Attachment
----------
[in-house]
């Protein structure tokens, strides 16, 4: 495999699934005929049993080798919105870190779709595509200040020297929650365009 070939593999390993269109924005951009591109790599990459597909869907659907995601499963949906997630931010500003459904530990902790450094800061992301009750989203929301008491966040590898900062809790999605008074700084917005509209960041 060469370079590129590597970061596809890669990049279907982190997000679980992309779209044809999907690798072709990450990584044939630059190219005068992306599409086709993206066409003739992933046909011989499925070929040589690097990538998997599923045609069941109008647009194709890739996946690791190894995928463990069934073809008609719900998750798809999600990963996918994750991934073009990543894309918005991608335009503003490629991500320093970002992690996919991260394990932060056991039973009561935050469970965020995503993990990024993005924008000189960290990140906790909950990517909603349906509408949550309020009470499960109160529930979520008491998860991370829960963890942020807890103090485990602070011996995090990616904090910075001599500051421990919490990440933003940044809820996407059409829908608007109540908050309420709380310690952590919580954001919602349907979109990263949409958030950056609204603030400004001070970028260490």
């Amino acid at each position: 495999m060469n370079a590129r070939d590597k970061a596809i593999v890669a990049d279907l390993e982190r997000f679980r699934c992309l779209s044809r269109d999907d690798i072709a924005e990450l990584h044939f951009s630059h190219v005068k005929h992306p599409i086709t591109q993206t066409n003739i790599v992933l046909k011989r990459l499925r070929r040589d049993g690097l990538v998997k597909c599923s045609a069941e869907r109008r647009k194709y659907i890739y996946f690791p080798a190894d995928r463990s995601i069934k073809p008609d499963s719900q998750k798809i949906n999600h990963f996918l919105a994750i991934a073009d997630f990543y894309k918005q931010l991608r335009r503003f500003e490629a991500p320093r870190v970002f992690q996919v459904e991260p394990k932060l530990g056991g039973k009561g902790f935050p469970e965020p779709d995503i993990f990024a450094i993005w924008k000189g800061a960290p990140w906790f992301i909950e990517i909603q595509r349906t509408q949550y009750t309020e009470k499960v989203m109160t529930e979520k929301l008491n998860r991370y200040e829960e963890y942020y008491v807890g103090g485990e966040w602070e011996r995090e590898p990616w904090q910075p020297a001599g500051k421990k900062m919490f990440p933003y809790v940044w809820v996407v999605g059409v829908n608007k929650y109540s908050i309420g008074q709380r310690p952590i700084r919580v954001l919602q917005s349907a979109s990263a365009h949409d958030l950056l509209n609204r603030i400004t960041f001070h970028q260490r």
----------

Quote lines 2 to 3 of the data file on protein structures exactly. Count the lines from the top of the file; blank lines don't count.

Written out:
């Protein structure tokens, strides 16, 4: 495999699934005929049993080798919105870190779709595509200040020297929650365009 070939593999390993269109924005951009591109790599990459597909869907659907995601499963949906997630931010500003459904530990902790450094800061992301009750989203929301008491966040590898900062809790999605008074700084917005509209960041 060469370079590129590597970061596809890669990049279907982190997000679980992309779209044809999907690798072709990450990584044939630059190219005068992306599409086709993206066409003739992933046909011989499925070929040589690097990538998997599923045609069941109008647009194709890739996946690791190894995928463990069934073809008609719900998750798809999600990963996918994750991934073009990543894309918005991608335009503003490629991500320093970002992690996919991260394990932060056991039973009561935050469970965020995503993990990024993005924008000189960290990140906790909950990517909603349906509408949550309020009470499960109160529930979520008491998860991370829960963890942020807890103090485990602070011996995090990616904090910075001599500051421990919490990440933003940044809820996407059409829908608007109540908050309420709380310690952590919580954001919602349907979109990263949409958030950056609204603030400004001070970028260490």
């Amino acid at each position: 495999m060469n370079a590129r070939d590597k970061a596809i593999v890669a990049d279907l390993e982190r997000f679980r699934c992309l779209s044809r269109d999907d690798i072709a924005e990450l990584h044939f951009s630059h190219v005068k005929h992306p599409i086709t591109q993206t066409n003739i790599v992933l046909k011989r990459l499925r070929r040589d049993g690097l990538v998997k597909c599923s045609a069941e869907r109008r647009k194709y659907i890739y996946f690791p080798a190894d995928r463990s995601i069934k073809p008609d499963s719900q998750k798809i949906n999600h990963f996918l919105a994750i991934a073009d997630f990543y894309k918005q931010l991608r335009r503003f500003e490629a991500p320093r870190v970002f992690q996919v459904e991260p394990k932060l530990g056991g039973k009561g902790f935050p469970e965020p779709d995503i993990f990024a450094i993005w924008k000189g800061a960290p990140w906790f992301i909950e990517i909603q595509r349906t509408q949550y009750t309020e009470k499960v989203m109160t529930e979520k929301l008491n998860r991370y200040e829960e963890y942020y008491v807890g103090g485990e966040w602070e011996r995090e590898p990616w904090q910075p020297a001599g500051k421990k900062m919490f990440p933003y809790v940044w809820v996407v999605g059409v829908n608007k929650y109540s908050i309420g008074q709380r310690p952590i700084r919580v954001l919602q917005s349907a979109s990263a365009h949409d958030l950056l509209n609204r603030i400004t960041f001070h970028q260490r």